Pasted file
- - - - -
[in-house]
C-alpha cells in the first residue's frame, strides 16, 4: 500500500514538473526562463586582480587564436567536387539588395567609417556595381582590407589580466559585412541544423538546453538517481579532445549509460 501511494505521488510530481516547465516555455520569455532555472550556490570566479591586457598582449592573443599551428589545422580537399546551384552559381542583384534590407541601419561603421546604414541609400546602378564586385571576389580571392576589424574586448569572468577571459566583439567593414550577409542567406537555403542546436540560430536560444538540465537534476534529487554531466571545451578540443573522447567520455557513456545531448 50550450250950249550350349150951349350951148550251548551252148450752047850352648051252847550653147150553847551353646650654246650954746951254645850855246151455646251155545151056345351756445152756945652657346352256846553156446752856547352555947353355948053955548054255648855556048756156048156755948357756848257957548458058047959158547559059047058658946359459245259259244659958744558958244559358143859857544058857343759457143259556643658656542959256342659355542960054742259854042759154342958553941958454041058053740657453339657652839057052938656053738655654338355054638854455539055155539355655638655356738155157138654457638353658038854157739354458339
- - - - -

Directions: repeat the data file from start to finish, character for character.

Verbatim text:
[in-house]
C-alpha cells in the first residue's frame, strides 16, 4: 500500500514538473526562463586582480587564436567536387539588395567609417556595381582590407589580466559585412541544423538546453538517481579532445549509460 501511494505521488510530481516547465516555455520569455532555472550556490570566479591586457598582449592573443599551428589545422580537399546551384552559381542583384534590407541601419561603421546604414541609400546602378564586385571576389580571392576589424574586448569572468577571459566583439567593414550577409542567406537555403542546436540560430536560444538540465537534476534529487554531466571545451578540443573522447567520455557513456545531448 50550450250950249550350349150951349350951148550251548551252148450752047850352648051252847550653147150553847551353646650654246650954746951254645850855246151455646251155545151056345351756445152756945652657346352256846553156446752856547352555947353355948053955548054255648855556048756156048156755948357756848257957548458058047959158547559059047058658946359459245259259244659958744558958244559358143859857544058857343759457143259556643658656542959256342659355542960054742259854042759154342958553941958454041058053740657453339657652839057052938656053738655654338355054638854455539055155539355655638655356738155157138654457638353658038854157739354458339